Here are all of the posts in the ‘News’ category.
Facebooks launches feature for English to Hindi status updates
Facebook has released a feature in its Android app that allows users to type in the English keyboard while the app translates the Roman characters into Hindi script. This is a response from the social media giant to feedback asking for efficient composing of statuses in native languages. With India being one of the largest countries in the world and with Hindi being the official language of the country, this will go a long way in attracting new users.
New Delhi implements the ban of surge pricing
With surge-pricing on rides-on-demand apps like Uber, passengers sometimes pay three or four times their usual fare during periods of high demand. Commuters have often taken to social media to vent their frustrations. In an attempt to keep fares more consistent, the capital city of New Delhi has introduced a ban on surge pricing as well as cab rides. However, as a direct result, many users in New Delhi were unable to book a cab through its service due to a lack of available cars on busy days. Read the rest of this entry »
Chat bots. They don’t sound very sexy, but they are the hot topic following the F8 announcement that Facebook would allow (hell, encourage) developers to create automated apps within Messenger. This time next year, we won’t be able to move for bots (*shudders*), which is why you should embrace bot life right NOW – starting with our lowdown on those that have already landed in the artificially intelligent universe.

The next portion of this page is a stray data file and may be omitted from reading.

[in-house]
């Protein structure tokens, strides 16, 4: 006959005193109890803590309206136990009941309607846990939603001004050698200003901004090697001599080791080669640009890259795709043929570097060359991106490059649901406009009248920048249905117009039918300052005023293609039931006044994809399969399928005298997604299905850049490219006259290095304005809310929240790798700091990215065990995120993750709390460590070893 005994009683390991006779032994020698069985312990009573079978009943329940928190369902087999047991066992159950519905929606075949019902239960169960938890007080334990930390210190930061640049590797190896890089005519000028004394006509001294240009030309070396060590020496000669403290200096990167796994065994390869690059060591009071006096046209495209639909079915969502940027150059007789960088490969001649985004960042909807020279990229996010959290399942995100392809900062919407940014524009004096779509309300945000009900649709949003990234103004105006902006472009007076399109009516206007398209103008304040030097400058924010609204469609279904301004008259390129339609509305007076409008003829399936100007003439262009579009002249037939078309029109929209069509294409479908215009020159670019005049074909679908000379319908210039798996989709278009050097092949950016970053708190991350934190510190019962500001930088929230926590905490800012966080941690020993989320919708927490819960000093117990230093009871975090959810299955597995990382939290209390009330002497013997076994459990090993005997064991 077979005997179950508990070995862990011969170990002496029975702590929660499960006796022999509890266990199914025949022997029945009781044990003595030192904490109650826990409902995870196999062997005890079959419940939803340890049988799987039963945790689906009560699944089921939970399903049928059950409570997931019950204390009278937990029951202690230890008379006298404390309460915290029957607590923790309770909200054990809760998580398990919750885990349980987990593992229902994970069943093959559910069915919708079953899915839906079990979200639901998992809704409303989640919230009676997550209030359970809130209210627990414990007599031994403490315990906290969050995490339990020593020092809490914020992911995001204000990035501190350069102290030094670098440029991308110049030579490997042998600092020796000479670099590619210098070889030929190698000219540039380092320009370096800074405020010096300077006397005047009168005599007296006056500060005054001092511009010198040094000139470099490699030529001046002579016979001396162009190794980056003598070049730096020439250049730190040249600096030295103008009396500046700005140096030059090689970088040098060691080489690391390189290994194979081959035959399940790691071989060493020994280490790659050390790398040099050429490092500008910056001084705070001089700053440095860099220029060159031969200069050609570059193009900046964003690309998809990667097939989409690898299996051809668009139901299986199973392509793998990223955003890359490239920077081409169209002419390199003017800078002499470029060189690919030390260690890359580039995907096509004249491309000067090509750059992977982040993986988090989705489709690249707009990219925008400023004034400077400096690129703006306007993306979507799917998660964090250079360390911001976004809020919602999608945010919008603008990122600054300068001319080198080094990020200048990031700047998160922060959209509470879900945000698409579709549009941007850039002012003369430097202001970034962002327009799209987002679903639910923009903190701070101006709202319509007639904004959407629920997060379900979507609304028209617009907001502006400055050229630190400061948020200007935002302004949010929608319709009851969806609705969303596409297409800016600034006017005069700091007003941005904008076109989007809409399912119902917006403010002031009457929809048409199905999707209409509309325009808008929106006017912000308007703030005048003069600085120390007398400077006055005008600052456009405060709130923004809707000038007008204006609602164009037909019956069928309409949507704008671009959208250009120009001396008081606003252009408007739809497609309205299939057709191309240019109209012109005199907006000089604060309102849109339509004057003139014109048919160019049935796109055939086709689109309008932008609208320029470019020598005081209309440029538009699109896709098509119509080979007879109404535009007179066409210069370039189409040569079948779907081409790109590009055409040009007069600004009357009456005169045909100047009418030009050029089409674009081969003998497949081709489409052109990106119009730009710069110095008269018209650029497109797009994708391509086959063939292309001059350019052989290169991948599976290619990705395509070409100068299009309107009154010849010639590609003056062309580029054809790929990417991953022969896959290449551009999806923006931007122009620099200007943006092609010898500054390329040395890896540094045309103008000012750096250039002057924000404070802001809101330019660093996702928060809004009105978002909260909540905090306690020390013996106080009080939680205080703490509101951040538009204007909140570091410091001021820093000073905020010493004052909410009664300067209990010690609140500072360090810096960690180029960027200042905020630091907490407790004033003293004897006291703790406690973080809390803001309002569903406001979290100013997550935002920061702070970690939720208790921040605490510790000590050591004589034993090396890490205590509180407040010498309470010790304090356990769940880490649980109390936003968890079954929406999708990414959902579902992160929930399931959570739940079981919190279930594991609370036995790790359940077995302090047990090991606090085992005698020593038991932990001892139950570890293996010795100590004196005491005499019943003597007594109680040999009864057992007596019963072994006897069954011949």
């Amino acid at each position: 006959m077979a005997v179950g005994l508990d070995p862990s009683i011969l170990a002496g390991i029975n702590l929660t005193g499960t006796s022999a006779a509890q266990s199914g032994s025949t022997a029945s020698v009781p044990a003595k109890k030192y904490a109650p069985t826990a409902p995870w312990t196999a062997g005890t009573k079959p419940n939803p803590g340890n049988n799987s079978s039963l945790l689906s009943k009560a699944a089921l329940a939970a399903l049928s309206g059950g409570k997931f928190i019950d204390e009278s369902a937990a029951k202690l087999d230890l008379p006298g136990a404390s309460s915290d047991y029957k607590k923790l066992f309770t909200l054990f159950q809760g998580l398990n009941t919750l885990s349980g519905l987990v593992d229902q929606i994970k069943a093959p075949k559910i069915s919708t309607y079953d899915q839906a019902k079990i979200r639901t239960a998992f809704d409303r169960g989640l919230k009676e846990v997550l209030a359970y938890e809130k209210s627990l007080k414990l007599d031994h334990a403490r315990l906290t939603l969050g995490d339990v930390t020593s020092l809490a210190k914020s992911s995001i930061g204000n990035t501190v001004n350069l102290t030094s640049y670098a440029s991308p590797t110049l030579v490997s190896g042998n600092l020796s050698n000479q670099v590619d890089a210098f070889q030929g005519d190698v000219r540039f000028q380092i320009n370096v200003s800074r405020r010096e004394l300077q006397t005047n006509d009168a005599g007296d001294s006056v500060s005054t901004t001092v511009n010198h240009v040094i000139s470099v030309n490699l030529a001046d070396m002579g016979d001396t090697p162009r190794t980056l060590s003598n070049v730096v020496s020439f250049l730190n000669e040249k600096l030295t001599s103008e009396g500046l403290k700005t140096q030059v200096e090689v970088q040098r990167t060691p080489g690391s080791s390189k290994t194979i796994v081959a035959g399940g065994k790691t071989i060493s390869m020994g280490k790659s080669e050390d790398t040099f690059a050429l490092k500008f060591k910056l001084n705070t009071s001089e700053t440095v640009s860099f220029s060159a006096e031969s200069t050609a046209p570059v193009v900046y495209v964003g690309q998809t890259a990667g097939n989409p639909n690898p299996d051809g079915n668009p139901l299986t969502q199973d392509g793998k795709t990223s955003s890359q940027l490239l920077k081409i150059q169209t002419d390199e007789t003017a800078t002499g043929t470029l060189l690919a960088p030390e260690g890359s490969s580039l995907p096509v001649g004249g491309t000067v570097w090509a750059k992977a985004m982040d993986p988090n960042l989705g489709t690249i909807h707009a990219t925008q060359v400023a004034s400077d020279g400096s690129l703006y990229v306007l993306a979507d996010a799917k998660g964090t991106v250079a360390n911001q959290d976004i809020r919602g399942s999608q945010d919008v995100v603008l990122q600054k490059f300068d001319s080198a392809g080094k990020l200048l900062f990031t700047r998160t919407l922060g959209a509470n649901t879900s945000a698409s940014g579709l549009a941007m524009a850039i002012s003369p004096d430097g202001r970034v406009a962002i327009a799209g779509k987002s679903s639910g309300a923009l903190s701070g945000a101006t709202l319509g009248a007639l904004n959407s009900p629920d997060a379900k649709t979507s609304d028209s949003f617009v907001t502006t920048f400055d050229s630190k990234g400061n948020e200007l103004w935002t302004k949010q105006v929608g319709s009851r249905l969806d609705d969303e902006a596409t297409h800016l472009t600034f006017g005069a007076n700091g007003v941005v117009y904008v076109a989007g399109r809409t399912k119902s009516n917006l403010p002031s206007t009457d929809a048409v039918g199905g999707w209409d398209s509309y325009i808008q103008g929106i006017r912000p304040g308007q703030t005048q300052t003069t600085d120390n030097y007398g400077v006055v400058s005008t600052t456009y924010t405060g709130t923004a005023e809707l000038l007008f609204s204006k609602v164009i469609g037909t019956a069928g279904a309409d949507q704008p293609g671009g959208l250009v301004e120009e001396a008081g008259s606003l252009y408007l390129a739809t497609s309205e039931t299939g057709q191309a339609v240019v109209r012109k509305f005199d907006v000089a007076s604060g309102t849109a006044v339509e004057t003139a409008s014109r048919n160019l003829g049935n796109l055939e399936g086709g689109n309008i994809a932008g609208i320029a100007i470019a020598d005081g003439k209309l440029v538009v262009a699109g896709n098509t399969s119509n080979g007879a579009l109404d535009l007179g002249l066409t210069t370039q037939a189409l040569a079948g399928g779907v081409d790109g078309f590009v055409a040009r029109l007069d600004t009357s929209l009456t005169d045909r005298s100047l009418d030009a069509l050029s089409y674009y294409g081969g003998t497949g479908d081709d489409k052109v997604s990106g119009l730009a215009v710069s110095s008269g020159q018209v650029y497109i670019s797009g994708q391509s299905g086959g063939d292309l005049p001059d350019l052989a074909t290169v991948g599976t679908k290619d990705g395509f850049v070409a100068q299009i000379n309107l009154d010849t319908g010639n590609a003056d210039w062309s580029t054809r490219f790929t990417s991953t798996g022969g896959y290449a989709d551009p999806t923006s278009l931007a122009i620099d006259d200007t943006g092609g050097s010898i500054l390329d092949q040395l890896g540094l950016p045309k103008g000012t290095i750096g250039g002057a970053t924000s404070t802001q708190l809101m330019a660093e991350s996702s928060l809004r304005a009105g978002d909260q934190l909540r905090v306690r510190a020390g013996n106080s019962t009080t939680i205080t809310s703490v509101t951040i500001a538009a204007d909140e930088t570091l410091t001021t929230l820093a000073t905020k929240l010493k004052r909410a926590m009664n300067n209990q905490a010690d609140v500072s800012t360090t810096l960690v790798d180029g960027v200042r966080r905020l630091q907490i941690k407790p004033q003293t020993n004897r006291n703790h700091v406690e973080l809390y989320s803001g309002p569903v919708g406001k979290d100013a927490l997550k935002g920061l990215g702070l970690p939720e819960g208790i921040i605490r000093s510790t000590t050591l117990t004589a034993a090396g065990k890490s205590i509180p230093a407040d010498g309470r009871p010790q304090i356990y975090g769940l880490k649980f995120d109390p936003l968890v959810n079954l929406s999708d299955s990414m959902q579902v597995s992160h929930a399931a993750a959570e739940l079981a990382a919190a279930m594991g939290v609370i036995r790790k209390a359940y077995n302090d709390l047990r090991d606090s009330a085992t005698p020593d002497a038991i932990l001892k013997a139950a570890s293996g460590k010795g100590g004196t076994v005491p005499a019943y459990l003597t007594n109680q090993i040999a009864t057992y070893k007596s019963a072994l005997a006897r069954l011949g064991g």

Poncho was one of the first apps used to demonstrate Messenger’s new Send/Receive API. It’s a weather bot, and it wants to be your friend. You can ask Poncho questions like whether you should wear sunglasses today or what the weather’s going to be like this weekend, and it will send you alerts up to twice a day, if you want. The ambition is for Poncho to be able to talk to you about anything light-hearted, like you would with a mate, but it has to be taught what to say first.
Not so for Quartz for iPhone, which is written by a bunch of (real) journalists. Quartz gets that chat bots are an entirely new (and artificial) beast to work with. If you want to create a chatty news app, you can’t just pull stories from your website and push them out to users. Using Quartz for iPhone is like having an ongoing conversation with your really bright mate. The app will text you news snippets full of emojis and GIFs (obvs), but it will also send some serious stuff. If you want to hear more, you can just ask, or move on to the next story. You can also personalise what Quartz notifies you about depending on what you’re into.